ESS Crossbow Photochromic Ballistic Eyeshield - ESS Eyepro
The ESS Crossbow Photochromic eyeshield are created using Transition Optics...
Founding a police department is a challenge that not many people would want to assume. But that's the task that faced the civic leaders of Federal Way, Washington.
Somewhere between the images, the perceptions, and accusations lies a truth: If ever an entity embodied the philosophy of "hope for the best, but plan for the worst," it is the SWAT unit.
Since police officers are routinely the first to arrive on the scene of a car wreck or a gun battle, they need something more effective than a tourniquet or a pressure bandage. And several companies are now competing for that business with hemostats that they claim will stop bleeding in seconds.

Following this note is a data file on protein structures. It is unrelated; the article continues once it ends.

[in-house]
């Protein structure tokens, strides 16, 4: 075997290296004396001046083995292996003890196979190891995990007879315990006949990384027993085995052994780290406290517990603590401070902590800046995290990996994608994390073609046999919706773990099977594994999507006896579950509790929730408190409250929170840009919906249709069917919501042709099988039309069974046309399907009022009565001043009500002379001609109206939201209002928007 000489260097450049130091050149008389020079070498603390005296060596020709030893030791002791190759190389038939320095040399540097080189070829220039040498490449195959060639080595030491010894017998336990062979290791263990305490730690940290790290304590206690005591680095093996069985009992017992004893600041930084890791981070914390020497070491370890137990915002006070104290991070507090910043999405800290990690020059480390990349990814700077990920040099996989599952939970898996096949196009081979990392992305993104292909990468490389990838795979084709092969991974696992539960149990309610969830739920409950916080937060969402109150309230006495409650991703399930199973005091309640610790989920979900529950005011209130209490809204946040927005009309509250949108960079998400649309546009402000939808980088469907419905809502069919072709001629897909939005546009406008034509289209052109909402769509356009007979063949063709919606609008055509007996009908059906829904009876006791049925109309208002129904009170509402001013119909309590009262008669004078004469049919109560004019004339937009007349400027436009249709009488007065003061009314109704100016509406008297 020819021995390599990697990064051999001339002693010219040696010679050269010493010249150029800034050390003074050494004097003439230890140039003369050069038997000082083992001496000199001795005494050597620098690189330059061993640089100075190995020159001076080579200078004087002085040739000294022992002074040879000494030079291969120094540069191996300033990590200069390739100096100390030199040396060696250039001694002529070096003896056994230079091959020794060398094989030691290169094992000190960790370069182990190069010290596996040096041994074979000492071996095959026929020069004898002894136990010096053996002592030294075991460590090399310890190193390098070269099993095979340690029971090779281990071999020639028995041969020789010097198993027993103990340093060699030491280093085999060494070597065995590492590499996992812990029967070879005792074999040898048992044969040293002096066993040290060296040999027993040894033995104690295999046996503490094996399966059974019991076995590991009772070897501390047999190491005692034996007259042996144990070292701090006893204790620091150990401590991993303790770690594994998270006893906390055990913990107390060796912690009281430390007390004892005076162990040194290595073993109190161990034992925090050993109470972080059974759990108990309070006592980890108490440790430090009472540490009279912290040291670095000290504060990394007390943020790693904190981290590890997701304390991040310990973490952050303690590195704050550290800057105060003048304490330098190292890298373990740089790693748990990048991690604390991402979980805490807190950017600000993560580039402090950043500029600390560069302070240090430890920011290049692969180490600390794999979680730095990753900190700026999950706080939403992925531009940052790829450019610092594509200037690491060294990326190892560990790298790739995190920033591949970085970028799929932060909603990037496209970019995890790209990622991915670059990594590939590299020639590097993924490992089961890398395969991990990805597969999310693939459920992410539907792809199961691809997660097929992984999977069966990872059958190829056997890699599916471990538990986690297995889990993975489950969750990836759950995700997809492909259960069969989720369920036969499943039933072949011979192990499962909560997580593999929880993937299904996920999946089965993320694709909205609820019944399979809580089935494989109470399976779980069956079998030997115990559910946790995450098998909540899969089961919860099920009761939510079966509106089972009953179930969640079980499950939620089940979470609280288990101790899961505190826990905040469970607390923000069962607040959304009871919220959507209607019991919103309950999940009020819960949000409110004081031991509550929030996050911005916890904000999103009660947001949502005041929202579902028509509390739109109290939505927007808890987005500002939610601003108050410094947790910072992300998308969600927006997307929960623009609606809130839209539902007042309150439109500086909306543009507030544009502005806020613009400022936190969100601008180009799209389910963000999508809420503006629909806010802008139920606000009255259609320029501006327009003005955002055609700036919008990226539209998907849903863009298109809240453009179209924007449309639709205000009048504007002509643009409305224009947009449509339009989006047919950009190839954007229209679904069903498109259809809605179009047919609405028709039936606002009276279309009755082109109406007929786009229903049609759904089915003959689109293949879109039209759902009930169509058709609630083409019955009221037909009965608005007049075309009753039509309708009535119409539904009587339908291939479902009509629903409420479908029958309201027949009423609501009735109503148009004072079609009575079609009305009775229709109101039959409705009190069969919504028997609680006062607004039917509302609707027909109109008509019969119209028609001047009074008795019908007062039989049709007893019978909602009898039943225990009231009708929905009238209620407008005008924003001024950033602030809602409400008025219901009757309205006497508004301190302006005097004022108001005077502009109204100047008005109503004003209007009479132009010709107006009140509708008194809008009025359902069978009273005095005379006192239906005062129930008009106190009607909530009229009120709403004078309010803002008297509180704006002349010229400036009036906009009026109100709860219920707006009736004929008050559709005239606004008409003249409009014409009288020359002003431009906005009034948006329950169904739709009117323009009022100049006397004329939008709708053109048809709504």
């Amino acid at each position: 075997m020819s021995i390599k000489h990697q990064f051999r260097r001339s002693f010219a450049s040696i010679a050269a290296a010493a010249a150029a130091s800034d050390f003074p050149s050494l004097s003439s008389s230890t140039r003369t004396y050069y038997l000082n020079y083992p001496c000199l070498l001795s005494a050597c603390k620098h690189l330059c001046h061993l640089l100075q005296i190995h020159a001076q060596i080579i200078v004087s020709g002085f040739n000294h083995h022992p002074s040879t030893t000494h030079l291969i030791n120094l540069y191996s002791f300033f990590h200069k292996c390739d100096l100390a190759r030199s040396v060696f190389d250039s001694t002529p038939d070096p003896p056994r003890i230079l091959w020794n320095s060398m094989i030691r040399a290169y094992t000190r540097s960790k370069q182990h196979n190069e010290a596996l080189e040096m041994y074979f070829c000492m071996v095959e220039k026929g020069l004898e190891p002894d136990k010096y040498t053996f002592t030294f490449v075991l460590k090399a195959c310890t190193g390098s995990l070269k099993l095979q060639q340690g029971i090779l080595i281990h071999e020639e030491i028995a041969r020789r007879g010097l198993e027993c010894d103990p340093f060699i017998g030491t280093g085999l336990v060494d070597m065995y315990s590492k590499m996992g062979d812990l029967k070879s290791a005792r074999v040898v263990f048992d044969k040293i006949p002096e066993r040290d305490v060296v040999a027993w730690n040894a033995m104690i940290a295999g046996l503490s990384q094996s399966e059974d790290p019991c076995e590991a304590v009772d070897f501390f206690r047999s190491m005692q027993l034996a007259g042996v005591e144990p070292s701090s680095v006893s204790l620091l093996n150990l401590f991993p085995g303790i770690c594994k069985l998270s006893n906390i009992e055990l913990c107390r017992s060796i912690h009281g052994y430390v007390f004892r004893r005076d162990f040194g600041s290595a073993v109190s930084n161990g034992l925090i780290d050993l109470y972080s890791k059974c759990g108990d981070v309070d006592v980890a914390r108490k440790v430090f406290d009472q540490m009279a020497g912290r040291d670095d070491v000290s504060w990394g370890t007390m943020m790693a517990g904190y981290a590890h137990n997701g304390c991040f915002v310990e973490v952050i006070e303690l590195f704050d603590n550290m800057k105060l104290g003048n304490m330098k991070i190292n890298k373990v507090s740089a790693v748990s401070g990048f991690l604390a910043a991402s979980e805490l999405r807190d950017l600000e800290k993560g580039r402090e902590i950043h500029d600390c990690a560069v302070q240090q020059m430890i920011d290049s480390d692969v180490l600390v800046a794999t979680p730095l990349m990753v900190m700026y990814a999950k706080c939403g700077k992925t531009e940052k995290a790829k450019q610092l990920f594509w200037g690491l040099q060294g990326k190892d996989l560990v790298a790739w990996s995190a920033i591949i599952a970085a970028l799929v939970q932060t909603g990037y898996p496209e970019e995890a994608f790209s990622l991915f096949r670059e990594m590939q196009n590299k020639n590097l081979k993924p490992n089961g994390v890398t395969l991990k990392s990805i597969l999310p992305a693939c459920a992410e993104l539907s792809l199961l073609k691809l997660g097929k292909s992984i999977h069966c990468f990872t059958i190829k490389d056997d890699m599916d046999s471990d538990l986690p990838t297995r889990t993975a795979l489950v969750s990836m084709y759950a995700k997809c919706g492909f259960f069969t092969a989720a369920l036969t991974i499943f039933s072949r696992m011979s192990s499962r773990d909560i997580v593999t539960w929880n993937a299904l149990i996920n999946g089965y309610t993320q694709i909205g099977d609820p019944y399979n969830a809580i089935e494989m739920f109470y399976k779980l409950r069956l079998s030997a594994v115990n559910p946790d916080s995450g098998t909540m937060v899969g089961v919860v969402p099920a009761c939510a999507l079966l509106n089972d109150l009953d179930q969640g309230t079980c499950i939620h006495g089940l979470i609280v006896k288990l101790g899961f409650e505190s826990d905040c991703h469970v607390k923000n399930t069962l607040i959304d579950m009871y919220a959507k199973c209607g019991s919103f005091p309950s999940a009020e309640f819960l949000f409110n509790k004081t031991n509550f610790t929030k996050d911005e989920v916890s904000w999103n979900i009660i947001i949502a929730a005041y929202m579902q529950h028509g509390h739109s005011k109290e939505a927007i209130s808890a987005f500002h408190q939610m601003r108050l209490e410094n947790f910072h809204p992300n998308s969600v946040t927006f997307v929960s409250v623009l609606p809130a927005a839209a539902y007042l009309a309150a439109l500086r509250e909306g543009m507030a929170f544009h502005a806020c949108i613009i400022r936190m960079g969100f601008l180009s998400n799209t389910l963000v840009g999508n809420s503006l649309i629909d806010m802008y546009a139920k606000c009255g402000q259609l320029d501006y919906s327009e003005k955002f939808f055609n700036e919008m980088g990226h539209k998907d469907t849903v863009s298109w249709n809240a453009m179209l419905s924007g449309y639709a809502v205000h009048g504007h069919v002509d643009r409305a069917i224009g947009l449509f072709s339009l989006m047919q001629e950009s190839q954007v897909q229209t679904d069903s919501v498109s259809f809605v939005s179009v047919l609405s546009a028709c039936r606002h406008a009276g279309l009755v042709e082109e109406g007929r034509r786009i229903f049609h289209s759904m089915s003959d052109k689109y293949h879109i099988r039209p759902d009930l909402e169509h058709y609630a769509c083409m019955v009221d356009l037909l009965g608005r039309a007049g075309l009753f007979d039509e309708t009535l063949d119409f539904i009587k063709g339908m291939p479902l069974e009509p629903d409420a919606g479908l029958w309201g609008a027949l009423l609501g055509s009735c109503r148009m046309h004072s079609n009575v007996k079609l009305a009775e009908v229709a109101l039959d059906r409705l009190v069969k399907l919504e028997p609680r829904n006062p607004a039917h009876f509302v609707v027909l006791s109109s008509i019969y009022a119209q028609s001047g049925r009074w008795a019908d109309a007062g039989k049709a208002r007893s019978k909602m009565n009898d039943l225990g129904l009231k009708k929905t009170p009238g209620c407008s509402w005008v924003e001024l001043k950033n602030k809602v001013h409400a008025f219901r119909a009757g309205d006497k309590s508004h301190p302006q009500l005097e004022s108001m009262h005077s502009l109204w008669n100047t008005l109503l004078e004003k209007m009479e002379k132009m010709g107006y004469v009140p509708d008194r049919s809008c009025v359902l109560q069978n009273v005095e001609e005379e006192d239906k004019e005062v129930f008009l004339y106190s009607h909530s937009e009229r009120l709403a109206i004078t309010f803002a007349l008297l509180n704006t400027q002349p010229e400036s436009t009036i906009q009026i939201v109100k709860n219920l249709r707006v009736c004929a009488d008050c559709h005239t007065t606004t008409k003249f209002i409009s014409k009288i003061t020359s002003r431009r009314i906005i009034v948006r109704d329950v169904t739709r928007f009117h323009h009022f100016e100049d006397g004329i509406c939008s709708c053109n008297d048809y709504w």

There is a tendency among all law enforcement to believe that no matter the odds, their bravery and training can save the day. It’s an instinct that a good SWAT officer must overcome. Because believe it or not, there are times when even a SWAT team may be outgunned or otherwise need help.
Using training including how to fall properly without injury, a French special ops unit successfully completed a dynamic hostage rescue.
Less than two years ago, weapons of mass destruction (WMD) such as gas, viruses, and nukes were mostly the stuff of Tom Clancy novels, not the everyday concern of the nation’s law enforcement. But that was before 9/11.
The danger is, of course, part of the appeal of being a SWAT officer. But it's also why SWAT training must be approached with the greatest level of precision and precaution.
In this issue of POLICE magazine, we address one of the greatest pressing concerns of police executives and law enforcement: the growing number of serious accidents and even deaths in police training.
Recently on the U.S. border with Mexico, a Border Patrol officer was caught with no backup while facing an angry mob of illegal aliens bent on crossing into the United States.
Of all training accidents, police officers shooting each other in simulation drills are the most tragic. They are also the most difficult for some officers and civilians to comprehend.